Building an anti-racist lab
The fight against racism and bias begins at home, in our laboratories and shared spaces. To enact change, we must learn and discuss how we can create a welcoming, inclusive atmosphere. To do this, we must not just be "not racist" but we must be actively anti-racist, promoting policies and identifying issues where they reside. In this article, the authors describe ten rules for building anti-racist cultures within laboratory spaces. Many of these rules translate to the classroom and daily life.
Facilitator: Jenny Munon
Article for discussion: Chaudhary, Berhe, "Ten simple rules for building an anti-racist lab" Pre-print.
Other reading: The authors discuss why they wrote this article
The language we choose to use can have profound and lasting impacts on an individual's sense of belonging, inclusion, and self-efficacy within the workplace. Microaggressions are defined as brief, sometimes subtle, interactions that can disparage individuals based on their group or perceived group identity. These small statements negatively impact those individuals from historically minoritized groups in the STEM fields and in academia in general. Here we will discuss this negative impact and promote awareness of language choice in our community.
Facilitator: Hana Chan, Graduate Student, BEAM/SBES
Article for discussion (click to access): Harrison, Tanner, "Language Matters: Considering Microaggressions in Science" (2018) Life Sciences Education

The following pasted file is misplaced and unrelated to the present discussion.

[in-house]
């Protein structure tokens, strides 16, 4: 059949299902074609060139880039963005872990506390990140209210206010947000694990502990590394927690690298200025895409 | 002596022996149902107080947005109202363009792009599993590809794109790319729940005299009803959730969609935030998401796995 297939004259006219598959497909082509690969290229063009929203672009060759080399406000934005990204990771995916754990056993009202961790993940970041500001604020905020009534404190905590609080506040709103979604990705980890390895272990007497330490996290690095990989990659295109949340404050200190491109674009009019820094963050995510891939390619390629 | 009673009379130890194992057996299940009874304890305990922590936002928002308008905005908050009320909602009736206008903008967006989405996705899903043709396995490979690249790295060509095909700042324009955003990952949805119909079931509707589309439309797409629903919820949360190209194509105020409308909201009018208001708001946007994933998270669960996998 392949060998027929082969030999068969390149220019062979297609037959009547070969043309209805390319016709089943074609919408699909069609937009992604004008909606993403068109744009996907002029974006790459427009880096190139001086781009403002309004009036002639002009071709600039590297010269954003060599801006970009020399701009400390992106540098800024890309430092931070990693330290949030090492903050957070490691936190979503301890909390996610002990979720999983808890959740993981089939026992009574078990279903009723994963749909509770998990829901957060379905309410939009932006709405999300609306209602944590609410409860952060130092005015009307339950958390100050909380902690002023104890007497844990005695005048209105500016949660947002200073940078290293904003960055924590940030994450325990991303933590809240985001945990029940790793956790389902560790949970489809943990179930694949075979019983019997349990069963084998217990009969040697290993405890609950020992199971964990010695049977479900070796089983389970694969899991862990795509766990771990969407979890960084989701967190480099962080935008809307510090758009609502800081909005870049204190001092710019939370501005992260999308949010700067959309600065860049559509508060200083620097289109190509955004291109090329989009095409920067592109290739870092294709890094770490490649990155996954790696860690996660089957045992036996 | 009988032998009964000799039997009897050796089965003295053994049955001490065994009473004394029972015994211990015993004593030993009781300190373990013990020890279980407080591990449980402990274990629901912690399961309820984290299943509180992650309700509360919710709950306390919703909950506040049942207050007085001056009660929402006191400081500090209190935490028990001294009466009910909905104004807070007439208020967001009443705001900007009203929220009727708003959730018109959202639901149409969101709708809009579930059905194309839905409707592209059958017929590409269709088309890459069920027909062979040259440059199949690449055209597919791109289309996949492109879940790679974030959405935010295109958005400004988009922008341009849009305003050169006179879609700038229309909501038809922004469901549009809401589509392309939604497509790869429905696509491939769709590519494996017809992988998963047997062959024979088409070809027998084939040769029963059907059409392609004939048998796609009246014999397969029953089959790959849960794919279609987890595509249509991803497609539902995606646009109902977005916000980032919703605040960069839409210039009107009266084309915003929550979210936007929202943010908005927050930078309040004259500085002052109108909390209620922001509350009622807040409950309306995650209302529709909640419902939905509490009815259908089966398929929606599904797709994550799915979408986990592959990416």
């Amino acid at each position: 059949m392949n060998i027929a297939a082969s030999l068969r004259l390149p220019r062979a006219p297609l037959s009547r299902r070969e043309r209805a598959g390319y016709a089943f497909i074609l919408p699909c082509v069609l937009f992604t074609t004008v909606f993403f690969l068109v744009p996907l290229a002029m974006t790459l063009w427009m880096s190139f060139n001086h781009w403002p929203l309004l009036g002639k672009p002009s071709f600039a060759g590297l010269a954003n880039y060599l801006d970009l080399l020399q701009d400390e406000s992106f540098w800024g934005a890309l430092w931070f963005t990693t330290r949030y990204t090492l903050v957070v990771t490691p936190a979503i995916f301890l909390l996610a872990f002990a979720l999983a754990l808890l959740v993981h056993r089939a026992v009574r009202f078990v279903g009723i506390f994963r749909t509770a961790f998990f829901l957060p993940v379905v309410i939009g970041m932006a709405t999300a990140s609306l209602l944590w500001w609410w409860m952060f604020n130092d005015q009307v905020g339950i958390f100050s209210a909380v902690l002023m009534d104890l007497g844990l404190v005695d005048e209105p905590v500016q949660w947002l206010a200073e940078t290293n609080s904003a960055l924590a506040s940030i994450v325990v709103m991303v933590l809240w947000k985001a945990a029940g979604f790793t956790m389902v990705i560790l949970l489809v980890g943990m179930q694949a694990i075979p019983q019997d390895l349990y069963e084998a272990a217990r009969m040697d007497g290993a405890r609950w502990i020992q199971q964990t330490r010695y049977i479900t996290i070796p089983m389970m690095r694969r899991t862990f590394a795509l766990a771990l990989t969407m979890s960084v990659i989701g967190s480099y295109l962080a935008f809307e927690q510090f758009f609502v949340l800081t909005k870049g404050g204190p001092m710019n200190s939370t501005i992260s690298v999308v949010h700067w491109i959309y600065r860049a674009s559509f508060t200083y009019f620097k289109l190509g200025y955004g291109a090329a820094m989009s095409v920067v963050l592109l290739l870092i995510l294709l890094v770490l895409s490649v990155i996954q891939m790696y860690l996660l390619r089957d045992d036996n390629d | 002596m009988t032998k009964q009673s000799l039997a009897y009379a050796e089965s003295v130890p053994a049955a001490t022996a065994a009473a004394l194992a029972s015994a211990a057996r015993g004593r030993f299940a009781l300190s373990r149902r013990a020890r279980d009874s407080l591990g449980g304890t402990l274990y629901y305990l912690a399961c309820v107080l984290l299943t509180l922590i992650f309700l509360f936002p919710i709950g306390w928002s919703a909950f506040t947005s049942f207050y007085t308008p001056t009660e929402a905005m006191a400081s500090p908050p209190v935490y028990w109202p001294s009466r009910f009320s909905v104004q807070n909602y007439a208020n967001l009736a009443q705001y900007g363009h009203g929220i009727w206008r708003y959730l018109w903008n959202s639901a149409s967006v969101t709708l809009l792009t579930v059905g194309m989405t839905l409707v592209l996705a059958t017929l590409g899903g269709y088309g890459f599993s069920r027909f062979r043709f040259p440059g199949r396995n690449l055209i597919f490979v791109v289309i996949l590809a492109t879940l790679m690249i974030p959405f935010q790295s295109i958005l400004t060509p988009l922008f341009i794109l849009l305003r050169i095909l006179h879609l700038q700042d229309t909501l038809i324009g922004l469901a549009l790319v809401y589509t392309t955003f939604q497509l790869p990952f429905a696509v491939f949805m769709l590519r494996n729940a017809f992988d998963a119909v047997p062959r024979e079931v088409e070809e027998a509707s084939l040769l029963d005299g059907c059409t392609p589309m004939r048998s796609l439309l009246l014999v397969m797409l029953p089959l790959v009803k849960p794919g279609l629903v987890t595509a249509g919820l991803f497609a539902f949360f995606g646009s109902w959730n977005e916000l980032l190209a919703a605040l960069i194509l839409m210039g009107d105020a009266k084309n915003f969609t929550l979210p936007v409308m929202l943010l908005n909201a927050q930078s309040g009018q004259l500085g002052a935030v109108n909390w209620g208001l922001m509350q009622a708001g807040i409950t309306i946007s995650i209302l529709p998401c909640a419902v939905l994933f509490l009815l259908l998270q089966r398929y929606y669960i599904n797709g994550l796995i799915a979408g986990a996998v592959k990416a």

International student experience
To travel away from one's home country to pursue education or further opportunity can be a difficult undertaking. Recent policy enforcement changes and national dialogue has negatively impacted our international and immigrant populations are furthering to create an unwelcome atmosphere. Within our department, we can enact changes to better welcome, support and understand our international student, faculty, and staff communities so that they can excel within their fields of study. Here we will discuss how academia
First Gen in STEM
Being the first in your family to go to college or graduate school can be challenging for a number of reasons. We will discuss challenges faced by first-gen students to gain an appreciation for the difficulties that come with navigating the unknowns of research, mentoring, networking, and coursework.
Facilitator: Amanda Covey and Cora Esparza
Articles for discussion: Bailey Smolarek "The hidden challenges for successful first-generation Ph.D.s"